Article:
“Well, I’m still giving her about 32 ounces a day of formula. Real food is kinda hit or miss.”
A stern stare. I continue.
“She gets picky at the table and I worry that she’s not eating enough, so I fill her up however I can.”
Dr. Gold nods knowingly, as if saying, yeah, I’ve seen this before.
“And do you also run around while she plays trying to put food in her mouth?” she asks.
“YES!” I exclaim, thinking she “gets” it. She understands how picky babies are. I continue: “I run around the exersaucer chucking cheese into her mouth. I run after her through the living room, shoving saltines in. Anything I can get her to eat and any way I can do it.“ I beam, waiting for the sign of approval.
Dr. Gold clears her throat and she says something to me that was a game changer for me.
“Terrible Two’s happen because of parenting choices made during the 1’s.”
She continues, “And it’s much harder to reverse bad behavior than to just begin with good behavior.”
Look, I feel like I’m a fairly reasonable, somewhat smart and aware person. And I’ve read the range of babybooks—from Dr. Sears to Babywise. But in this scenario, for whatever reason, my mom instincts were off. I’m sure it stems from my primal need for sleep and my irrational fear that she’ll start waking up in the night hungry if she doesn’t get enough during the day. Whatever the cause, I’m so so so glad Dr. Gold stopped me cold in my tracks and reversed my behavior. It immediately made a difference, and continues to nearly a month later. Here is a recap of what I learned:
You feed your baby broccoli one day, the next day she flicks it off her tray and refuses to eat it. You try pasta, which you know she likes. And oops, there goes the flick again. She isn’t interested in any of the usual staples. Desperate, you scour your fridge. Yogurt and applesauce. The sweet stuff. You pull it out, try it on her, and voilà, she eats it. Guess what? You’ve just been had and your baby just won a major battle. Continue like this, and soon she’s the master. And you’re the servant, scrambling to find food she’ll eat.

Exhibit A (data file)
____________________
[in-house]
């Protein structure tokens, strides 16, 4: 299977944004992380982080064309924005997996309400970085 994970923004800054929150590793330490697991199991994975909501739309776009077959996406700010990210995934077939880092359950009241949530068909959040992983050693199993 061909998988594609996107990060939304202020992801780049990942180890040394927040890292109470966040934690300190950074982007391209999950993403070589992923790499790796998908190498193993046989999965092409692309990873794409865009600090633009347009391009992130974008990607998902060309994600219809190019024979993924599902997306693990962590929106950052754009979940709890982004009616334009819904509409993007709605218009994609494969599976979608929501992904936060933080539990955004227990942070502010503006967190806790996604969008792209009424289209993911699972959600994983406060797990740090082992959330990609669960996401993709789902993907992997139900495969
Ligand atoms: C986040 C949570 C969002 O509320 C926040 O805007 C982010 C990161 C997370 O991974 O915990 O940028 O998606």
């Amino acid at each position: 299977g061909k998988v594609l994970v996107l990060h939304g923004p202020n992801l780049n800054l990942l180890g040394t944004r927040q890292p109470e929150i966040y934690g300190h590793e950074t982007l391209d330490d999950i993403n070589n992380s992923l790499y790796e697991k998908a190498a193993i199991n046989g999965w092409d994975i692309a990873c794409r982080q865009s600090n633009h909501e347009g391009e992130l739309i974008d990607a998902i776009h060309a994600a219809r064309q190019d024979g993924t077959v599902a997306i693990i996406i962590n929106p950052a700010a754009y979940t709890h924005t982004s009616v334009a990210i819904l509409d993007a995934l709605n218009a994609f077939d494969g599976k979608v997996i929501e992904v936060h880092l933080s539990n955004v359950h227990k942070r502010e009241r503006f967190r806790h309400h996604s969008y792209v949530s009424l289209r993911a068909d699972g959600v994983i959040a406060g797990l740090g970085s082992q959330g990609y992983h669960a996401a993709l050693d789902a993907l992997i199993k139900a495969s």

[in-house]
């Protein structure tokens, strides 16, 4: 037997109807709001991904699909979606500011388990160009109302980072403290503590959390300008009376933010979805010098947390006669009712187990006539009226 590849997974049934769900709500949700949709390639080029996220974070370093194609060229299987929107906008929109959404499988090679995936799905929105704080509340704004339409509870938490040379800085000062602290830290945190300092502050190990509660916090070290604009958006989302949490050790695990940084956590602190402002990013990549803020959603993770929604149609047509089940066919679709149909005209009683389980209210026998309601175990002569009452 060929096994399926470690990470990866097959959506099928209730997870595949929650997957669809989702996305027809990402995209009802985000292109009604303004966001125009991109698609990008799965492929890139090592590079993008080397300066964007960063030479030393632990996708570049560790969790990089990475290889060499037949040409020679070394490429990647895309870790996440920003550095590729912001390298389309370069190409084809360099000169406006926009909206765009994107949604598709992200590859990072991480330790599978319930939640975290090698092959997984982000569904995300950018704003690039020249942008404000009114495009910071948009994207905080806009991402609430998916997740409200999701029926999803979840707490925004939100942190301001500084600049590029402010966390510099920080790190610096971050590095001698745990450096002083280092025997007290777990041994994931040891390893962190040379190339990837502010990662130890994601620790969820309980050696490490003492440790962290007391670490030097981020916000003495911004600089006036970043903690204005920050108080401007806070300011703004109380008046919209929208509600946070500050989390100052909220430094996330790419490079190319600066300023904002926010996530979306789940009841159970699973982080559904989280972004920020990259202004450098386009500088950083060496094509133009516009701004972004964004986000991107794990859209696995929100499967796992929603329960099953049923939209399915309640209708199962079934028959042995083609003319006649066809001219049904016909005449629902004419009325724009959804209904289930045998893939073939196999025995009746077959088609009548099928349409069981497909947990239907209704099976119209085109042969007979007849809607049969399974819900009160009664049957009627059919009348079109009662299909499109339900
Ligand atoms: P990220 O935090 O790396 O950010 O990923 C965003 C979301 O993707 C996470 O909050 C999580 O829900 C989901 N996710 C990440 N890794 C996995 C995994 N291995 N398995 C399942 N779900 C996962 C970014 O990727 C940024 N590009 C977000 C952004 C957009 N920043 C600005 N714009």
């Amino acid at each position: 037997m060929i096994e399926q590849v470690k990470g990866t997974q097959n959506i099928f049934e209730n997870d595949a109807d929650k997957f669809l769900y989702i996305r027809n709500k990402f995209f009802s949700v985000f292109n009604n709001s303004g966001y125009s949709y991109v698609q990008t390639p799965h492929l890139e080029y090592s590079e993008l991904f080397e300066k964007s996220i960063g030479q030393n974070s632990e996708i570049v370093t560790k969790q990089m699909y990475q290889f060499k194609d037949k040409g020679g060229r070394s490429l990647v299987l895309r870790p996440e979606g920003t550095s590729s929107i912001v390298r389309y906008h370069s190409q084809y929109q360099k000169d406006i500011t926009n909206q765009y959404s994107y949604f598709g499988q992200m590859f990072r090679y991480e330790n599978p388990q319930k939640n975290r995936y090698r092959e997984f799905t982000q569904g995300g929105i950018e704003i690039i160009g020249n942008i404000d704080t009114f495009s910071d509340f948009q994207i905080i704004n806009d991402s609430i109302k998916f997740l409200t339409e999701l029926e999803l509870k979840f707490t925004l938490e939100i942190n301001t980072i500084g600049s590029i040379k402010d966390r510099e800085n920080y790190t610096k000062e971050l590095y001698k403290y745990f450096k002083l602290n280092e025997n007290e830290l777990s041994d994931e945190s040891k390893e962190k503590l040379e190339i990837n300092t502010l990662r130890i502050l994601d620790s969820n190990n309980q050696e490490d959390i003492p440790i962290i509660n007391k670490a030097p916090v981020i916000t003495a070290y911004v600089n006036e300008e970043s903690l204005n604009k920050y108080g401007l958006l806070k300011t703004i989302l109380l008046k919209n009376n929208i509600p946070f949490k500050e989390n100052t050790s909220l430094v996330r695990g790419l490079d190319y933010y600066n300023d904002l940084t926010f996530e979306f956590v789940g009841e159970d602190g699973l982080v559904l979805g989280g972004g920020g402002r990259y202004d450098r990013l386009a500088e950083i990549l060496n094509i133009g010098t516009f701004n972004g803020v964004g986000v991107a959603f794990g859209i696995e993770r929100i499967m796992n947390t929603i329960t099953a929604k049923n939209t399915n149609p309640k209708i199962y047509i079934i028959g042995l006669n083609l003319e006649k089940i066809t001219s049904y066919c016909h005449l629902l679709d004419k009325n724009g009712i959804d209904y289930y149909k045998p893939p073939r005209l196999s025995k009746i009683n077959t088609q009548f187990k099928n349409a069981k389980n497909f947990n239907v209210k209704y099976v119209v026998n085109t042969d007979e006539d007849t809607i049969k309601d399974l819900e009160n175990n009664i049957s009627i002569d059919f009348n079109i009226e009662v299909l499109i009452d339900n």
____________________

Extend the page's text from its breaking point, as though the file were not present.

“Picky eaters are formed by this exact scenario,” Dr. Gold tells me. They know if they flick food off, eventually mom will come running to their rescue with something sweet.
Then she gave me a very healthy warning. “This is also how you end up with a 2-year old who can’t sit still at a restaurant. And it’s how you start to lose your edge as a parent. “
“But, what do I do?” I say, wringing my hands. “If she won’t eat, then she’ll wake up in the night, and next thing you know, I’m dealing with a newborn schedule again!!”
Not true, says Dr. Gold. Mealtime is very specific. You put her in the highchair, TV off, time to focus and you feed her. If she flicks her food, you stop feeding. Take her down. Wait 30 minutes. Try again. She’s not going to starve. When she’s hungry enough, she’ll eat.
She also told me to switch to whole milk and cut down to 16 ounces a day max.
At the visit, Fia was in the 10th percentile for weight, 48th for height. While Dr. Gold wasn’t a bit worried, I swear Fi fattened up within 3 days following her instructions. It was a remarkable shift. And now, she literally eats everything. And lots of it. When she sees me setting her food out, she toddles up to her highchair and throws her arms in the air, begging to go in it. A far cry from me running around in circles, chasing her while shoveling bits of food in her mouth.
Every baby is different, so this might not work for you, but I just thought I’d share my own experience. My new and improved routine goes like this:
7am – She wakes up. I give her a 6 oz bottle of whole milk.
8:30-9am – Breakfast. Yogurt, toast with peanut butter, banana, etc. Sippy cup with water and a splash of OJ.
11am – Lunch. Chickpeas, rice, chicken, mac and cheese….whatever I’m eating. I just cut it up in small pieces.
1-2pm – Small bottle. Snack.
5-6pm – Dinner. Again, whatever we’re going to eat.
6:30pm – Bath time.
7pm – Book and 6 oz bottle. Baby sleeps through night.
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Fearless Feisty Mama, Mom Tricks and Tips